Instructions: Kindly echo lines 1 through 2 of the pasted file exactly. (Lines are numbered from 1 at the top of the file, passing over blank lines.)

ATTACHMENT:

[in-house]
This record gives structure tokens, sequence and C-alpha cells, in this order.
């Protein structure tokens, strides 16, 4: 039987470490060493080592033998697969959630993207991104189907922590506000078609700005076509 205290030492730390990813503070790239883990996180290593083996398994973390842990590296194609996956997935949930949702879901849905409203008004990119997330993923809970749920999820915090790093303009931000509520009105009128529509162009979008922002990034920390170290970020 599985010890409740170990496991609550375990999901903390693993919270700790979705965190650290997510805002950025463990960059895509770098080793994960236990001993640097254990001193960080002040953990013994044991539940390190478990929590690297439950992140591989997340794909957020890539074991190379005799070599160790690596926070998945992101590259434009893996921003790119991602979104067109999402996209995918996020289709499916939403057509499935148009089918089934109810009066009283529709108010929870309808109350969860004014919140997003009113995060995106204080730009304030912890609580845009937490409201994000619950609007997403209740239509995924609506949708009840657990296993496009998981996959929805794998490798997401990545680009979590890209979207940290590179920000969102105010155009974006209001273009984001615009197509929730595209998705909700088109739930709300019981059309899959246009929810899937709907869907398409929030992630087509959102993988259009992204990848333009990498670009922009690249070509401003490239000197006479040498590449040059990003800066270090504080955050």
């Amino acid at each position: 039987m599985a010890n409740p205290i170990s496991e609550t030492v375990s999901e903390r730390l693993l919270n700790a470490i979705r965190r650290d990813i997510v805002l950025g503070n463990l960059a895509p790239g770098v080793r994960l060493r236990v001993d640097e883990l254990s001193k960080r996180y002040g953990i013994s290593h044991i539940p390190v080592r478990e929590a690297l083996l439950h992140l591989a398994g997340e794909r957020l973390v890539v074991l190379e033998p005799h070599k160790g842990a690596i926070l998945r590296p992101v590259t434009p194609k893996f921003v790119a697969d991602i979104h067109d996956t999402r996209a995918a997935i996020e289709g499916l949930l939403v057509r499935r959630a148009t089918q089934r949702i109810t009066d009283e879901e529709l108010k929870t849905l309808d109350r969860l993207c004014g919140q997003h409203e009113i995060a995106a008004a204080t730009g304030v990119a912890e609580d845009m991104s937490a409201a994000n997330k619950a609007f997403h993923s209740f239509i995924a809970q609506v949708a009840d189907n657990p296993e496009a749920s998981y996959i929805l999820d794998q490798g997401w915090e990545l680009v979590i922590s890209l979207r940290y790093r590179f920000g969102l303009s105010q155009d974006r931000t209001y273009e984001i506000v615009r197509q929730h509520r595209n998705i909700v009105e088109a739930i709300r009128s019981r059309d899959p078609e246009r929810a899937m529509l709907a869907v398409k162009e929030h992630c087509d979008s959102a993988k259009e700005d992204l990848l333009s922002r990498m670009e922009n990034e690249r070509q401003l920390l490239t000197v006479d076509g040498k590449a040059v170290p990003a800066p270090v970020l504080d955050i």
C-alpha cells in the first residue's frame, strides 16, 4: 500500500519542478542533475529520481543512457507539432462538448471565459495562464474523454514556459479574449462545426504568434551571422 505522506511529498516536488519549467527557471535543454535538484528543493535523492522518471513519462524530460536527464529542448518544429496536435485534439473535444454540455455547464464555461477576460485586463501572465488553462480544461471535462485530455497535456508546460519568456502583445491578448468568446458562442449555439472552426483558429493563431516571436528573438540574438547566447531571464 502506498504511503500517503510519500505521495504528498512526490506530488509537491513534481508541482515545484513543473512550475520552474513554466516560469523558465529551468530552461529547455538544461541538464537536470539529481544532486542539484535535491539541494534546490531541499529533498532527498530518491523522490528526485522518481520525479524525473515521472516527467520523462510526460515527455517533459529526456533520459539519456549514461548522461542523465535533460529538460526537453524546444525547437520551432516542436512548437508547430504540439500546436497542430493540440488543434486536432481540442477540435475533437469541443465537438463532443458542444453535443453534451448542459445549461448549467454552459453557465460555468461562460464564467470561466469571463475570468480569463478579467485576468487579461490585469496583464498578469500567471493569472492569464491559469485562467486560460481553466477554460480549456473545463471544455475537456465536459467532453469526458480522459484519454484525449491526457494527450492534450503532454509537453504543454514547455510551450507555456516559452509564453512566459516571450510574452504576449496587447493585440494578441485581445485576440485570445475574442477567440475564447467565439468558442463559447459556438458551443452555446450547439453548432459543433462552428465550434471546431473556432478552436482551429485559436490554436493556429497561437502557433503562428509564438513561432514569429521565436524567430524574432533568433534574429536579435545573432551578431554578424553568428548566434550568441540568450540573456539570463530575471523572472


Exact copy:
[in-house]
This record gives structure tokens, sequence and C-alpha cells, in this order.